Sunday, September 10, 2006

Dropping the F-Bomb, Part I

Did you say, "Islamo-fascism"?

"Excuse me, did you say, 'Islamo-Fascism'?"

As illustrated in a previous post, our top leaders in Washington have been very busy as of late invoking the "F-word" in order to cast their policies in the heroic light of the World War II era. Recently we have seen a sharp increase in this kind of rhetoric with Secretary of Defense Donald Rumsfeld, Vice President Dick Cheney, Chairman of the Senate Republican Conference Rick Santorum and President George W. Bush himself all chiming in to explain to us that the United States is engaged in an existential battle against a force they alternately call "Islamo-fascism" or "Islamic fascism". For example:

"This is the beginning of a long struggle against an ideology that is real and profound. It's Islamo-fascism. It comes in different forms. They share the same tactics, which is to destroy people and things in order to create chaos in the hopes that their vision of the world become predominant in the Middle East."

George W. Bush
August 7, 2006

An aside: In Bush's own words, to "destroy people and things in order to create chaos in the hopes that their vision of the world become[s] predominant in the Middle East" is an "Islamo-fascist" tactic, yet it sounds strangely familiar.

But what is "Islamo-fascism" exactly and who are the "Islamo-fascists"? Last week in a speech to the American Legion in Salt Lake City, Utah (Utah again), President Bush took time out to explain:

When terrorists murder at the World Trade Center, or car bombers strike in Baghdad, or hijackers plot to blow up planes over the Atlantic, or terrorist militias shoot rockets at Israeli towns, they are all pursuing the same objective -- to turn back the advance of freedom, and impose a dark vision of tyranny and terror across the world.

The enemies of liberty come from different parts of the world, and they take inspiration from different sources. Some are radicalized followers of the Sunni tradition, who swear allegiance to terrorist organizations like al Qaeda. Others are radicalized followers of the Shia tradition, who join groups like Hezbollah and take guidance from state sponsors like Syria and Iran. Still others are "homegrown" terrorists -- fanatics who live quietly in free societies they dream to destroy. Despite their differences, these groups from -- form the outlines of a single movement, a worldwide network of radicals that use terror to kill those who stand in the way of their totalitarian ideology. And the unifying feature of this movement, the link that spans sectarian divisions and local grievances, is the rigid conviction that free societies are a threat to their twisted view of Islam.

All emphases are, of course, mine.

As usual when this man speaks, volumes are required to fully address the torrent of doublespeak that ensues. I will try to stay focused. He claims that the unifying feature that binds these groups together is a conviction that free societies threaten their view of Islam. But how does that feature apply to secular, Ba'athist dictatorships like the Saddam's Iraq or Assad's Syria? Islamic groups like Al Qaeda consider these regimes direct threats to their goals and to Islam. They've even gone on record to say so. These leaders are known for their hostility towards Islamic fundamentalists like bin Laden.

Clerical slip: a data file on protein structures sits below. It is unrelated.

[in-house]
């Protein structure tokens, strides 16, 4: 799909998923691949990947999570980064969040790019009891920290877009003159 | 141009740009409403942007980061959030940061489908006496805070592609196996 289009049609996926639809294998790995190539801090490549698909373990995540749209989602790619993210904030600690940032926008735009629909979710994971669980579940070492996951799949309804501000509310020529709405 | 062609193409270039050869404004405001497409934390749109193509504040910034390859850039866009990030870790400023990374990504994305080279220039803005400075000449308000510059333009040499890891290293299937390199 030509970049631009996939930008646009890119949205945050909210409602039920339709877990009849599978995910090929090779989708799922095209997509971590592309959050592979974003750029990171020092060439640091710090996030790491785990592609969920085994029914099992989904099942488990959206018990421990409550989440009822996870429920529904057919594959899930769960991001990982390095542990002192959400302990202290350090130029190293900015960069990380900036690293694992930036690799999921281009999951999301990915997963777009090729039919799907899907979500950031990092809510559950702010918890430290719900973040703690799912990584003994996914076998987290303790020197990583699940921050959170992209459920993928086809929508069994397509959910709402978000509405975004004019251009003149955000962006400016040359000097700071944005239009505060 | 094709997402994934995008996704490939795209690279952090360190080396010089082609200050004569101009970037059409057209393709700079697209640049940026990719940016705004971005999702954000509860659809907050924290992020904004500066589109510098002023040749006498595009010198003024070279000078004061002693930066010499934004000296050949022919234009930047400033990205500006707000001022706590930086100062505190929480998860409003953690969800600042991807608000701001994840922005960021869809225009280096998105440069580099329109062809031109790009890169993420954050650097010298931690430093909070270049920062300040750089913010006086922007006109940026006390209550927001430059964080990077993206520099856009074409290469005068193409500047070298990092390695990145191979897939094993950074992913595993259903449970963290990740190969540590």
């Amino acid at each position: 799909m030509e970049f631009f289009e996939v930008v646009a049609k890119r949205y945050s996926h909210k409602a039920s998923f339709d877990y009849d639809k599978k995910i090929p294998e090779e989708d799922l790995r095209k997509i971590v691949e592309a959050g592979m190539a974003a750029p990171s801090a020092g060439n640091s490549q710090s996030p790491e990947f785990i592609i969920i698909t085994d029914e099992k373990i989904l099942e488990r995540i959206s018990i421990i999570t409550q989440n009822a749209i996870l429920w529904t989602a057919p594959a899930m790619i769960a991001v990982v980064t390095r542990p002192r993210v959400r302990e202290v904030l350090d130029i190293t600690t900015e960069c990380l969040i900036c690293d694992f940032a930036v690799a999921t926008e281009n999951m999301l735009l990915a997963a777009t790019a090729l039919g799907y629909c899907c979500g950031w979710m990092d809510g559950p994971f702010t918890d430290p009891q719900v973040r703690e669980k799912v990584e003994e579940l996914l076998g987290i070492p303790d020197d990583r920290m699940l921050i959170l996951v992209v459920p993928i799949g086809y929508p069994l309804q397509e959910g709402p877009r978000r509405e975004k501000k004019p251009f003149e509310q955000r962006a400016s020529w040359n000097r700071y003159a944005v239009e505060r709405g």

Another aside: If Syria is in league with "Islamo-fascist" terror, why is the Bush administration sending "Islamo-fascist" terror suspects to Syria for interrogation? Alternatively, why does Syria have such a reputation for torturing and killing these supposed allies?

How does this feature apply to Hezbollah in Lebanon or Hamas in Palestine, movements that are an active, legal participants in the democratic process in their respective countries, democracies that Bush himself praised just last year? Is it because they resist Israeli aggression? Is that what is meant by the "advance of free societies"? To the non-Jewish citizens of Lebanon and Palestine an approach by Israel is anything but an 'advance of a free society. Read more about that here.

Moreover, Bush's statement we didn't give us much detail about what exactly this "totalitarian ideology" is. Instead he has attempted to bring together a wide array of differing groups under a single umbrella of his own creation. The people he mentions come from places like Saudi Arabia, Egypt, Jordan, Pakistan, Afghanistan, Iran, Iraq, Palestine, Lebanon and Syria (just to name a few). If we are to believe the president, "Islamo-fascism" is a single movement comprised not only of all these cultures but of Sunni fundamentalists, Shia fundamentalists, secular governments, Islamic governments and a Muslim family near you.

Now, in fairness, I have to admit that he does narrow it down a bit. First of all he makes it clear that he's only talking about the extremists within these groups so I'll accept that. But then he also makes a point of pre-empting questions about the obvious flaw in his argument by adding:

"Despite their differences, these groups... form the outlines of a single movement..."

These are nothing more than weasel words. By qualifying his claim of their supposed sameness with the phrase "outlines of" Bush is intentionally creating a hedge against the fact that these groups are not the same at all and in fact are, in many cases, in direct conflict with one another. Think of it as an escape hatch. For example, if one were to say: